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Always interested in offers/projects/new ideas. Eclectic experience in fields like: numerical computing; Python web; Java enterprise; functional languages; GPGPU; SQL databases; etc. Based in Santiago, Chile; telecommute worldwide. CV; email.

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OOPSLA / Wadler / Generics

From: "andrew cooke" <andrew@...>

Date: Sat, 28 Oct 2006 17:16:17 -0300 (CLST)

I enjoyed this talk, but I don't think it went down so well for many in
the audience; I also think he ran out of time and the final point (which
is very interesting) got kind-of lost.

Anyway, it was pretty damn cool to get a basic lesson in logic from the
big cheese.  Even if it's also frustrating that the kind of thing that
took me a fair amount of effort to teach myself is so obvious after just a
few minutes of a lecture (how much I must still not know....)

The thread of the talk started with Haskell type classes, and then
compared those to Java Generics.  One difference (apart from the many
extensions in Haskell) was that Java's implementation through type erasure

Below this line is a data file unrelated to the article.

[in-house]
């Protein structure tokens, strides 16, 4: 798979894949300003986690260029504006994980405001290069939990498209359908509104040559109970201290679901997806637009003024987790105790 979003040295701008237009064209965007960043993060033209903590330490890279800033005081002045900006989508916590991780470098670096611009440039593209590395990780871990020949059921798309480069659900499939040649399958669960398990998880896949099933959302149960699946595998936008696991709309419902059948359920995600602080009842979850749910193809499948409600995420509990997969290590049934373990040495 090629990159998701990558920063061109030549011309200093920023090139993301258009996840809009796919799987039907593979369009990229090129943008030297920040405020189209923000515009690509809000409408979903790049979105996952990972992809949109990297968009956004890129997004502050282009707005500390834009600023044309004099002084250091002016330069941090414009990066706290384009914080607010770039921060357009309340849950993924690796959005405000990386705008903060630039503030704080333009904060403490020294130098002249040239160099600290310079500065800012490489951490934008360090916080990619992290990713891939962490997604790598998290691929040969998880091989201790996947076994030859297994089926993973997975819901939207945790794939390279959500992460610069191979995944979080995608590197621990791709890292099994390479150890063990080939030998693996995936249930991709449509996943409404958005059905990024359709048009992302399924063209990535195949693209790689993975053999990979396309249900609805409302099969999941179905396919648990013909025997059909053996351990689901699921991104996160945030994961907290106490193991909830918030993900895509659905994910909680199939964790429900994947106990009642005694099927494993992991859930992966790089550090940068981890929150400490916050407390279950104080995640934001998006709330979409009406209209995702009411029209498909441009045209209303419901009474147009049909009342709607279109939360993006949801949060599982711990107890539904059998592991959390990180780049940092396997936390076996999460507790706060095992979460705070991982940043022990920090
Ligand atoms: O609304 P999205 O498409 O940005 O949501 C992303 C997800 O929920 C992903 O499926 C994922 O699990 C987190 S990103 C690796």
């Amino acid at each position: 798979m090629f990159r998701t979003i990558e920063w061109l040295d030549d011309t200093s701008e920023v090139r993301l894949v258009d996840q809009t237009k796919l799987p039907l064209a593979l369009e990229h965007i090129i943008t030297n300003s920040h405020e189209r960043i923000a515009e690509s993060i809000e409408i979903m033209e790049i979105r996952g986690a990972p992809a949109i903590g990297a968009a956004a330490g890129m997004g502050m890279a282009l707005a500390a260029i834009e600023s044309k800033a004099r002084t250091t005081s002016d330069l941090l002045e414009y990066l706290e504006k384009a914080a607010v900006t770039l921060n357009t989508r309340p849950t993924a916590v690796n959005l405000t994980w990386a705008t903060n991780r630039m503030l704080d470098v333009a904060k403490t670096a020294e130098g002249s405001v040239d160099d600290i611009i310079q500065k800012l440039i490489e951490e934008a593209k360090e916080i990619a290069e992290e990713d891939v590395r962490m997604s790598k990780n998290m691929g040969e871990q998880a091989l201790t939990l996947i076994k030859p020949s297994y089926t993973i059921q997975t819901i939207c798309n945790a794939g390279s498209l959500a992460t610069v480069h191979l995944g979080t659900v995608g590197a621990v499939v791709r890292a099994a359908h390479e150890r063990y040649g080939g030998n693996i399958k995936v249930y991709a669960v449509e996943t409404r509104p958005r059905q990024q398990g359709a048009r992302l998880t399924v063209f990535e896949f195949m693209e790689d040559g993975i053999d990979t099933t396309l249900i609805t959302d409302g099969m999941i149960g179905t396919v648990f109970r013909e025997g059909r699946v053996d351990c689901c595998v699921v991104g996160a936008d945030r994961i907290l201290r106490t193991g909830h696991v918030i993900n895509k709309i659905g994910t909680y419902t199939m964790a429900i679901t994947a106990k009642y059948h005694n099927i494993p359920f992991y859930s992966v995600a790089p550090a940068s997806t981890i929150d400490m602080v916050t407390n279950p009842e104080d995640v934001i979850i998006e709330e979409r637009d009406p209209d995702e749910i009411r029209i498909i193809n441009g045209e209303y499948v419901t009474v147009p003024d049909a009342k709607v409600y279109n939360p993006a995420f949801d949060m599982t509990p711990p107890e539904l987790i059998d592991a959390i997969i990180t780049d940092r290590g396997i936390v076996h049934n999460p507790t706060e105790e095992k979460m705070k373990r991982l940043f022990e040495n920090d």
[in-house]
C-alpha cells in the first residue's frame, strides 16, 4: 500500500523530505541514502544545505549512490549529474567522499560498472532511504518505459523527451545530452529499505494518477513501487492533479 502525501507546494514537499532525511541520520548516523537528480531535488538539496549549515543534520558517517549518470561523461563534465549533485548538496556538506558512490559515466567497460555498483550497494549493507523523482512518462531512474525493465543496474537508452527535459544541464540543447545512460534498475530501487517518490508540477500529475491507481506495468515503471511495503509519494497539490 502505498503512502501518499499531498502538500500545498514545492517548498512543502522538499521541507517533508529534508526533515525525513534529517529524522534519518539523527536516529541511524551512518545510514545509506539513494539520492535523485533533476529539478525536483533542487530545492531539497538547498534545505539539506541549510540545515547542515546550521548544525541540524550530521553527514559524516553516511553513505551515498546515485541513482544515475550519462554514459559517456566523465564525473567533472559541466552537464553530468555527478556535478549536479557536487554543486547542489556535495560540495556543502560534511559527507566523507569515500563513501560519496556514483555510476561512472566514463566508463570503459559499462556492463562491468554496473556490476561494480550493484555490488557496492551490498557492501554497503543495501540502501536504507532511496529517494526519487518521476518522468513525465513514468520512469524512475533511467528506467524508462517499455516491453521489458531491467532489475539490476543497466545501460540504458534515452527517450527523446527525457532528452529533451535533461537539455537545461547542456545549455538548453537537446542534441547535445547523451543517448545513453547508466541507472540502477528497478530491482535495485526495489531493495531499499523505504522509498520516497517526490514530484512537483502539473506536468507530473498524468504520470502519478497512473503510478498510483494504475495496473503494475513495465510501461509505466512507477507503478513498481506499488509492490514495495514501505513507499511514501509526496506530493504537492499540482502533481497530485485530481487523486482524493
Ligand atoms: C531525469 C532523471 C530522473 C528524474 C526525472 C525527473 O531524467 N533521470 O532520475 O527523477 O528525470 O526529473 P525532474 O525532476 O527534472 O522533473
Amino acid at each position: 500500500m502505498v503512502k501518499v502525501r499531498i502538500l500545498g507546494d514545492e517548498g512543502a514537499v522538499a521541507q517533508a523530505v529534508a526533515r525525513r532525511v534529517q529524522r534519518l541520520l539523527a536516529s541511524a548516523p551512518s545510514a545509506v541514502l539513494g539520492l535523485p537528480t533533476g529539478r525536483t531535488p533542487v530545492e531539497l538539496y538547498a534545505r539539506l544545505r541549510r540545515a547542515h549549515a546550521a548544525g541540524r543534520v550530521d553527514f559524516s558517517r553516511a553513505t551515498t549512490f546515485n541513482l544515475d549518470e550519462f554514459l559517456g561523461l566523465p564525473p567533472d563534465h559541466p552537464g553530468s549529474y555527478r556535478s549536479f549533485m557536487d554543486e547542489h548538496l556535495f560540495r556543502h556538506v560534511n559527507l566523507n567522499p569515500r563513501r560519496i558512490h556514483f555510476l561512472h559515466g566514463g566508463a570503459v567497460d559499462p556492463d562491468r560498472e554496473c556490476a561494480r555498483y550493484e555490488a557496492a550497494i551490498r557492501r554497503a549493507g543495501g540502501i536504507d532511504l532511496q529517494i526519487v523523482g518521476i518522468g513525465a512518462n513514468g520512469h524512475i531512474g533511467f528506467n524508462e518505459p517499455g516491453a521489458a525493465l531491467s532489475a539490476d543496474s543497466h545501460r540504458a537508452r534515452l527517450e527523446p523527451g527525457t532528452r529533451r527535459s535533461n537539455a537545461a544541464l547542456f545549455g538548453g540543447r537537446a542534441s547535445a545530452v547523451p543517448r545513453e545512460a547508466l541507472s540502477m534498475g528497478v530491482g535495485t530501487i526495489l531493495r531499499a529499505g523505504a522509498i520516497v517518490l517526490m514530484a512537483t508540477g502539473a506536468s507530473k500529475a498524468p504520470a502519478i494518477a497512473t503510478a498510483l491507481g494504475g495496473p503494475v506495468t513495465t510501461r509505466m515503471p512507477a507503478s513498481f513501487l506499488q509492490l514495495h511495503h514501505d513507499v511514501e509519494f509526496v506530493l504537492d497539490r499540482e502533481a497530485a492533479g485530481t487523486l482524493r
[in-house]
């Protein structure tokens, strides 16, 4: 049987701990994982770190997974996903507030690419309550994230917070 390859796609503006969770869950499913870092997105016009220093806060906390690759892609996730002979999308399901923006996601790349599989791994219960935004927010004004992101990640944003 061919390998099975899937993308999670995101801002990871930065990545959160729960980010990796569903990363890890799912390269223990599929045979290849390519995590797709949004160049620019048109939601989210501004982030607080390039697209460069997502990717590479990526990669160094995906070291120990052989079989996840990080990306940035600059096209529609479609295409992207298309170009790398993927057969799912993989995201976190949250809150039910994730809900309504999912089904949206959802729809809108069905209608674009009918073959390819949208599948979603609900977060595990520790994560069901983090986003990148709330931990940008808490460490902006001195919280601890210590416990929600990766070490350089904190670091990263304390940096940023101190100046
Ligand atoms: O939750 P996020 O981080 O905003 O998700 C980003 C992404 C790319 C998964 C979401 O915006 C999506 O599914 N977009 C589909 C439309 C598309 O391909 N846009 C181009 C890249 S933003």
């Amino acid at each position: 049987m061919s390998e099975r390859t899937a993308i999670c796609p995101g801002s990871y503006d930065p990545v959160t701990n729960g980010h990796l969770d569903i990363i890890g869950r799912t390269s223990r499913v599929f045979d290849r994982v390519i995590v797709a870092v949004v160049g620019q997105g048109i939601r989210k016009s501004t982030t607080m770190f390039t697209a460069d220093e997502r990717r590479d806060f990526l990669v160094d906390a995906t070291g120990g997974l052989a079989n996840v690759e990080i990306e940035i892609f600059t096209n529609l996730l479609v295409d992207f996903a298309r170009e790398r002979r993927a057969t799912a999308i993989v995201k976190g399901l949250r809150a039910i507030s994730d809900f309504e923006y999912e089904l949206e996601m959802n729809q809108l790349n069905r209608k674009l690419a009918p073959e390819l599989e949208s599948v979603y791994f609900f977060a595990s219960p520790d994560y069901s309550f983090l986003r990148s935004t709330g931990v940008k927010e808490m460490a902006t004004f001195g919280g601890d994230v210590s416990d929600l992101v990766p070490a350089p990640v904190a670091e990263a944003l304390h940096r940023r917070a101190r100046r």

is pretty useful - allows separate compilation, backwards and future
compatibility, etc.

[This is where his time ran out].  The last few slides introduced Links,
which is a "full stack" language that includes DB, business and
presentation. In other words, one language compiles, depending on the
area, into SQL, server code (Haskell?), or Javascript for the client. 
Which is pretty neat. And which is (I think - this wasn't clear) only
possible because it adapts Haskell's type classes so that they can be
implemented through erasure (basically by dispatching on the first type,
afacit).  In other words, while the "upper" language is statically typed,
it can compile "down" to a dynamically typed (tagged) core.  And so works
on Javascript.

Which is pretty cool.


Clarifications on Wadler

From: "andrew cooke" <andrew@...>

Date: Mon, 6 Nov 2006 19:33:58 -0300 (CLST)

The previous post was written in a hurry (everything from OOPSLA was). 
Some clarification might help:

- The slides are at

- He has a book out on Java Generics.

- The server level language for Links is Java.  There's more info on Links
at http://groups.inf.ed.ac.uk/links/

- Erlang is also in the mix (the paper at
http://groups.inf.ed.ac.uk/links/papers/links-esop06.pdf mentions sending
messages to mailboxes).

- As far as I know, Java Generics are equivalent to normal polymorphism in
Haskell; Haskell's type classes are similar to the normal class-based
method dispatch in Java.  At least, that's my understanding.  However, the
talk says that the focus is on second order quantification in both
languages.  So I am wrong about something.

  Perhaps my mistake is in comparing polymorphism to generic types.  If
you ignore that (apparent) relationship, things make more sense, because
type classes are like genrics too - "Ord a" is pretty similar to


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